# Improving the Reliability of Scale-Free Image Morphometrics in Applications with Minimally Restrained Livestock Using Projective Geometry and Unsupervised Machine Learning

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## Abstract

**:**

## 1. Introduction

## 2. Materials and Methods

#### 2.1. Image Acquisition and Annotation

#### 2.2. Morphometric Algorithm Specification

^{2}) with the number of anatomical landmarks selected, with many of the resulting distance measures being geometrically redundant. Dimension reduction techniques may be applied to reduce the overall problem size, but the resulting aggregate biometrics can be difficult to interpret [14,35,36].

#### 2.3. Algorithm Validation

#### 2.3.1. Metric Repeatability

#### 2.3.2. Resilience to Changes in Image Attributes

^{2}calculated using the piecewiseSEM package [18,41]. The two measurement systems were then contrasted via scaled density plots for each anatomical subregion [40]. For each individual biometric, the full model with fixed effects and a reduced model with only a fixed intercept were refit using ML criterion, and a nested model ANOVA test was run to assess the statistical significance of image attribute variables. The resulting chi-squared and p-value estimates are provided in supplemental materials, as are the coefficient values estimated for theses scaled image attribute values.

#### 2.3.3. Error Structure Analysis

#### 2.3.4. Reliability of Dimension Reduction

#### 2.3.5. Reliability of Bias Corrected Biometrics

^{2}, in order to estimate the total proportion of variance in each observed biometric that was attributed to bias correction terms and subsequently and thus excluded from the final BLUP estimates [41]. Results are provided for all biometrics from either measurement system, with bootstrapped confidence intervals, in Supplemental Materials. To compere measurement systems, the ggplot2 package was used to plot the overall repeatability values for each biometrics before and after bias correction for each anatomical subregion of the face, wherein the color of each data point was used to reflect the proportion of total variance attributed to systematic bias in the observed estimate [40].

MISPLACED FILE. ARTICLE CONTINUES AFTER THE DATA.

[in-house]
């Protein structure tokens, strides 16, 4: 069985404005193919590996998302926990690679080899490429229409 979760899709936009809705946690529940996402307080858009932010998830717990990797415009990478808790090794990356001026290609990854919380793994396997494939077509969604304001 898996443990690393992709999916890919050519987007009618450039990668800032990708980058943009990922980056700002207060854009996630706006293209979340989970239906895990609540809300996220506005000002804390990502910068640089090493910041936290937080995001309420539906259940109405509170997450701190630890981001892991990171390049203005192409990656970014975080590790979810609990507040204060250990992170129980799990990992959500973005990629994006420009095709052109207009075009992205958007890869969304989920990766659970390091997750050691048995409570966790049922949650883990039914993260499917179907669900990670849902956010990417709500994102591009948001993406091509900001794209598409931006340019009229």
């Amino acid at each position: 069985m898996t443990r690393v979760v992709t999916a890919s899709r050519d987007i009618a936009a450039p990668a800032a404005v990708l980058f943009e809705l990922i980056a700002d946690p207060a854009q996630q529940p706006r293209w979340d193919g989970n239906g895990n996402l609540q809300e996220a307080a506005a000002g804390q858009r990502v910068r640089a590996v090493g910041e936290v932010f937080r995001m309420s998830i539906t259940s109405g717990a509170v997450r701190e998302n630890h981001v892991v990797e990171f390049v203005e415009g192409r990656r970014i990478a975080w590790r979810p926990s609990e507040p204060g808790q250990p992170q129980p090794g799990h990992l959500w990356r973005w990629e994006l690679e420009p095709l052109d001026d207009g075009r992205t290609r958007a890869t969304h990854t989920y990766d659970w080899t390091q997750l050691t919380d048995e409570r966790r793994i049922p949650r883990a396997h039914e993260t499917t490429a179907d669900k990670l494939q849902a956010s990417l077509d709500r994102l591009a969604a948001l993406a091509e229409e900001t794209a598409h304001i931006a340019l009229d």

## 3. Results and Discussion

#### 3.1. Metric Repeatability

#### 3.2. Resilience to Changes in Image Attributes

#### 3.3. Error Structure Analysis

#### 3.4. Reliability of Dimension Reduction

#### 3.5. Reliability of Bias Corrected Biometrics

^{2}values. That the observed values of these biometrics are so heavily influenced by systematic error induced by lurking variables suggests that, for applications where imaging cannot be replicated, these metrics might even be directly employed as bias correction terms using a similar encoding pipeline to allow for nonlinearity in the latent link function. For example, in applications with transient facial expression, repeated images of the target features of analysis might not be easily obtained, but if multiple images are acquired from each animals, structural morphometrics sensitive to variation in camera position might be extracted and this UML pipeline applied to create bias correction terms for projection error, allowing researcher to apply minimally invasive imaging protocols while still minimizing the risk of measurement bias.